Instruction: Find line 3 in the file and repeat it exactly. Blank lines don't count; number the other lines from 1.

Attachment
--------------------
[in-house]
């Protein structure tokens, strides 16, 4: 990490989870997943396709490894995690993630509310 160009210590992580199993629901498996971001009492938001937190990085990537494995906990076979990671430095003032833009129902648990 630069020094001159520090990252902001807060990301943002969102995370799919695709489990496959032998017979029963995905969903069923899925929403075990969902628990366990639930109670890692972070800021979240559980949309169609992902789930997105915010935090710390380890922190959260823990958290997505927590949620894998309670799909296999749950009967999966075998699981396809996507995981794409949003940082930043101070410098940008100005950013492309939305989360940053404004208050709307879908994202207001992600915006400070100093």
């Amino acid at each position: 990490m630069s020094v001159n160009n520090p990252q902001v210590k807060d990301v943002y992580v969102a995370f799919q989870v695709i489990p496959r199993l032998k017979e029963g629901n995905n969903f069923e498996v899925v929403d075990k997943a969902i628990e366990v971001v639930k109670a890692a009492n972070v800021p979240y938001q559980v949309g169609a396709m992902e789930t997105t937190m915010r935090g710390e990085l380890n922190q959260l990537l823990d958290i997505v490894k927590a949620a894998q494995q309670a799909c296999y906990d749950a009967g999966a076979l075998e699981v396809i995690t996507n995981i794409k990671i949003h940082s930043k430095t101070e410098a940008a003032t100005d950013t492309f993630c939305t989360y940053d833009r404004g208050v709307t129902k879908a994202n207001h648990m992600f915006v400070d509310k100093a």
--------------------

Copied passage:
């Amino acid at each position: 990490m630069s020094v001159n160009n520090p990252q902001v210590k807060d990301v943002y992580v969102a995370f799919q989870v695709i489990p496959r199993l032998k017979e029963g629901n995905n969903f069923e498996v899925v929403d075990k997943a969902i628990e366990v971001v639930k109670a890692a009492n972070v800021p979240y938001q559980v949309g169609a396709m992902e789930t997105t937190m915010r935090g710390e990085l380890n922190q959260l990537l823990d958290i997505v490894k927590a949620a894998q494995q309670a799909c296999y906990d749950a009967g999966a076979l075998e699981v396809i995690t996507n995981i794409k990671i949003h940082s930043k430095t101070e410098a940008a003032t100005d950013t492309f993630c939305t989360y940053d833009r404004g208050v709307t129902k879908a994202n207001h648990m992600f915006v400070d509310k100093a």